Model National Biosafety Law
by Gurdial Singh Nijar
16.5cm x 24cm
Nations of the South are increasingly faced with the prospect of the introduction into their countries of genetically modified organisms (GMOs) and products derived from GNOs. These will enter countries of the Third World in greater abundance as the movement by consumers, manufacturers and retailers in the North to reject these GMOs and their products gains momentum. It is now widely acknowledged that serious potential risks are presented by this technology. The magnitude and scope of the consequences to human and animal health and ecosystems may be very serious and the effects irreversible, even if the probability of risk occurance may be low. This prompted the international community to commence negotiations for a biosafety protocol under the Convention on Biological Diversity. But these negotiations have been stalemated. The protocol is not expected to emerge before the new millennium dawns. Consequently, there are no regulations in place to deal especially with the movement across boundaries of these GMOs and their products. For this reason, countries are seeking to put in place national laws. Further, there are several aspects which are best addressed exclusively by national laws.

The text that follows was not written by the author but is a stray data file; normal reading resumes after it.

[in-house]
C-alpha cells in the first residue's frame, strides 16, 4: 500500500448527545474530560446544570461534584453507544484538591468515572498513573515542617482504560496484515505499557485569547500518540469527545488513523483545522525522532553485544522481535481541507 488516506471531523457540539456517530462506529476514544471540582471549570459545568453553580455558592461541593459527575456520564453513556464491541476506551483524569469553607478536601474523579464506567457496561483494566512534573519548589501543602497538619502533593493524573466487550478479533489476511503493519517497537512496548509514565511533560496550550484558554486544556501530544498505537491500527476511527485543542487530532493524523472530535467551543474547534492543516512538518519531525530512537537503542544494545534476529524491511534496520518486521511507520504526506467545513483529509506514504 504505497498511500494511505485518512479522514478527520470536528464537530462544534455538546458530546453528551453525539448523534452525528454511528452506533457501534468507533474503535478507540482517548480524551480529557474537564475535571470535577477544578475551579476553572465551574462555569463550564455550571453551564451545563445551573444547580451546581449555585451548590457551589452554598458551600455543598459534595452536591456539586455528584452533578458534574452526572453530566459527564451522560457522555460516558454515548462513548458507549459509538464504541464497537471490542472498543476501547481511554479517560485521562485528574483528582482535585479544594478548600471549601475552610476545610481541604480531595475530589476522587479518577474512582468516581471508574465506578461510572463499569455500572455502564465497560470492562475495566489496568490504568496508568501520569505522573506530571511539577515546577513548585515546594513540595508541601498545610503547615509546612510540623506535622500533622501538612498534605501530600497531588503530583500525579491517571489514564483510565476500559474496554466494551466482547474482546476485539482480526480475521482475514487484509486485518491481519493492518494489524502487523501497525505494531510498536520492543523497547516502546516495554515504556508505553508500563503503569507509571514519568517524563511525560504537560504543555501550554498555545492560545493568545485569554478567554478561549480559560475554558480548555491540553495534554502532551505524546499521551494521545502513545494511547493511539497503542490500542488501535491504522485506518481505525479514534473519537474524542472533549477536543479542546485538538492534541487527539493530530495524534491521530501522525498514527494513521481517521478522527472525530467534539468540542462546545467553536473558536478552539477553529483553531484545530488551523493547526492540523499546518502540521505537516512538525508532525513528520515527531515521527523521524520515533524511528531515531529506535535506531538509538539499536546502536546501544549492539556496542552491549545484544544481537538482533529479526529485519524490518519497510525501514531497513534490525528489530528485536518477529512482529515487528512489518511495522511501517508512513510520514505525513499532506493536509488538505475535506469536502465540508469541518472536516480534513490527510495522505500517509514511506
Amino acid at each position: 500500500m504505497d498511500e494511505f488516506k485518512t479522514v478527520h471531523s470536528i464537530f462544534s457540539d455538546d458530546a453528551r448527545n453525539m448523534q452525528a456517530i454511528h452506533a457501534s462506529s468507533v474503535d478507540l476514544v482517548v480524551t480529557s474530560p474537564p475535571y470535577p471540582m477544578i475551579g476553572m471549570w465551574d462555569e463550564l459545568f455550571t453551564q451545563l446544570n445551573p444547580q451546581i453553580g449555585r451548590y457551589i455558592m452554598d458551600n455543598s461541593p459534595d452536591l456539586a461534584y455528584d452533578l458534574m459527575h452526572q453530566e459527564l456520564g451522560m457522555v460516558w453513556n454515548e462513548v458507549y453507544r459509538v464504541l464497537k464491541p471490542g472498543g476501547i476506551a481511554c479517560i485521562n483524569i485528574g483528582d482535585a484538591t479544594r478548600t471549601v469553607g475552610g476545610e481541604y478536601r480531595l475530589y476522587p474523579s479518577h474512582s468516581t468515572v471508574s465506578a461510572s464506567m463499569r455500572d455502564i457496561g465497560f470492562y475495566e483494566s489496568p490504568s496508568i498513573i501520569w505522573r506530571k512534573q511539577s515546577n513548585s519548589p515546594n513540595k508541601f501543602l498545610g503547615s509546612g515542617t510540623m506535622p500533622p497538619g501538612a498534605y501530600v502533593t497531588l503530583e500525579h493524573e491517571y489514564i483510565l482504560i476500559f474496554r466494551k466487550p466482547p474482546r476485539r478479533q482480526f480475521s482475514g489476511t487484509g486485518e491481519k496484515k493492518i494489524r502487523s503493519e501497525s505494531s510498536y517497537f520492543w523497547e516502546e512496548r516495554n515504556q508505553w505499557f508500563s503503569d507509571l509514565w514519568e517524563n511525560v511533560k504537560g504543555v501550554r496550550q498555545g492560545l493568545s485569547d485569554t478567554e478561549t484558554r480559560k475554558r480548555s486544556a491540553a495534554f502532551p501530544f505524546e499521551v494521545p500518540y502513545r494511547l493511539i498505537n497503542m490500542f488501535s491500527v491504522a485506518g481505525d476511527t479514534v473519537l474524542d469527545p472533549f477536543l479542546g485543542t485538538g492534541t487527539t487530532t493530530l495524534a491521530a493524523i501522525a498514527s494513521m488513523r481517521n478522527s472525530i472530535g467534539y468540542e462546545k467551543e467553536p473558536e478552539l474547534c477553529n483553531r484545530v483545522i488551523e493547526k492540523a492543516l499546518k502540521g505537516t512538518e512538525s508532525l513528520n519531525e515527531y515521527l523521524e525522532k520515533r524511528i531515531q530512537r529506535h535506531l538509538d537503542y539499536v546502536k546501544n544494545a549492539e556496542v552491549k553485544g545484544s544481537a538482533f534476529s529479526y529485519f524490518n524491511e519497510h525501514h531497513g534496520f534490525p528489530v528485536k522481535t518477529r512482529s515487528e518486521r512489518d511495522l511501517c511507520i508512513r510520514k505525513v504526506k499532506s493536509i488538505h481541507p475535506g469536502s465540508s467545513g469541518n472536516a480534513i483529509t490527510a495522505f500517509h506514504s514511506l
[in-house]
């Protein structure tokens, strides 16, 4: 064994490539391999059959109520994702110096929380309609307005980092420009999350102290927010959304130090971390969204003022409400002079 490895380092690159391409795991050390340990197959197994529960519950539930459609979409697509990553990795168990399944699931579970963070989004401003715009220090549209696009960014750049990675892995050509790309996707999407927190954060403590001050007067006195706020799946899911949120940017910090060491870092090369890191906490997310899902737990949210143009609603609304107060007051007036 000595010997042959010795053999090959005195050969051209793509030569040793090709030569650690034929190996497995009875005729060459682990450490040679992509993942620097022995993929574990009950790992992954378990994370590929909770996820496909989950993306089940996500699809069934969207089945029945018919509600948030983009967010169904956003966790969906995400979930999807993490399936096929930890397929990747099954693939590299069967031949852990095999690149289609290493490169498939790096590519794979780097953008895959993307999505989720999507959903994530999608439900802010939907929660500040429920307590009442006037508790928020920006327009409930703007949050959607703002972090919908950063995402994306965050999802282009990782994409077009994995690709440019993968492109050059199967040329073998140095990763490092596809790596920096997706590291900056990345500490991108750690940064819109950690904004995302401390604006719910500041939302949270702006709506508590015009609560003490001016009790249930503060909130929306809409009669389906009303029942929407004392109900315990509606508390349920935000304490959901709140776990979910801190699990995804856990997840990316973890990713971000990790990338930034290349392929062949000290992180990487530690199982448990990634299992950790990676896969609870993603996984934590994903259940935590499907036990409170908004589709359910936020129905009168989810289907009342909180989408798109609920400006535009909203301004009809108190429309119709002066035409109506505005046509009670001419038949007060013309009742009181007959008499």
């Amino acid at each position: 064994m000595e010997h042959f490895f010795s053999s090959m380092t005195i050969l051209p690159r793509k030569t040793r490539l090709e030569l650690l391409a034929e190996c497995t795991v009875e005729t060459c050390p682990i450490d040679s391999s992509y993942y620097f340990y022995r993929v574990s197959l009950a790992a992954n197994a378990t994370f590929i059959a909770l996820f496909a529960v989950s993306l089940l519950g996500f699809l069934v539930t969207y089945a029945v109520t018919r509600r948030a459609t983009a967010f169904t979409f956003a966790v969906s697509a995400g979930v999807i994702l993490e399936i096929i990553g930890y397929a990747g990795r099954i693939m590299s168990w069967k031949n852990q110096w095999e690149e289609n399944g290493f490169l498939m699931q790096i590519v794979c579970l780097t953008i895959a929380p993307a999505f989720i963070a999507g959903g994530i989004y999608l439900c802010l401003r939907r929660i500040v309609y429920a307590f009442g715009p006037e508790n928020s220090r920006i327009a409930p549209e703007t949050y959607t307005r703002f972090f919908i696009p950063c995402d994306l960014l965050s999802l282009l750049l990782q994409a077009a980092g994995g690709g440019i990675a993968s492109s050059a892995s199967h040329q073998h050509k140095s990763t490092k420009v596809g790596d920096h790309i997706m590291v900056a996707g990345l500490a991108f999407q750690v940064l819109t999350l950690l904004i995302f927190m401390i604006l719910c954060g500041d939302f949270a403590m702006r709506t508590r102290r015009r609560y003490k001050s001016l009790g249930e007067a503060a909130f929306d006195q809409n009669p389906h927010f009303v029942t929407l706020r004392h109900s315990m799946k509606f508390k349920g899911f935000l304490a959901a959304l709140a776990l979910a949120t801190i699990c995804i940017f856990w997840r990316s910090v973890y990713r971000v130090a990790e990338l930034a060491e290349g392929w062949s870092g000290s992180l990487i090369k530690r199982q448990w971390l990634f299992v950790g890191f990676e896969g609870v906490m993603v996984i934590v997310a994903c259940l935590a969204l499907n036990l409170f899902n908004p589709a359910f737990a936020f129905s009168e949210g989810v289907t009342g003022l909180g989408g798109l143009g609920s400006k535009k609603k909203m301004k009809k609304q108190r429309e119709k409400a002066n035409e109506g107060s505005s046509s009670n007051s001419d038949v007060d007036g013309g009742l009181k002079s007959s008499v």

This model law has been drafted to present one possible option.
Key provisions in the model law include: the precautionary principle, risk assessment procedures, public participation and accountability, identification and labelling, confidential business information, protection for whistleblowers, and liability and redress. The model law also extends locus standi and allows for compensation for loss and damage in criminal proceedings. Socio-economic factors, sustainable development and sustainable and safer alternatives must be considered when assessing risks.
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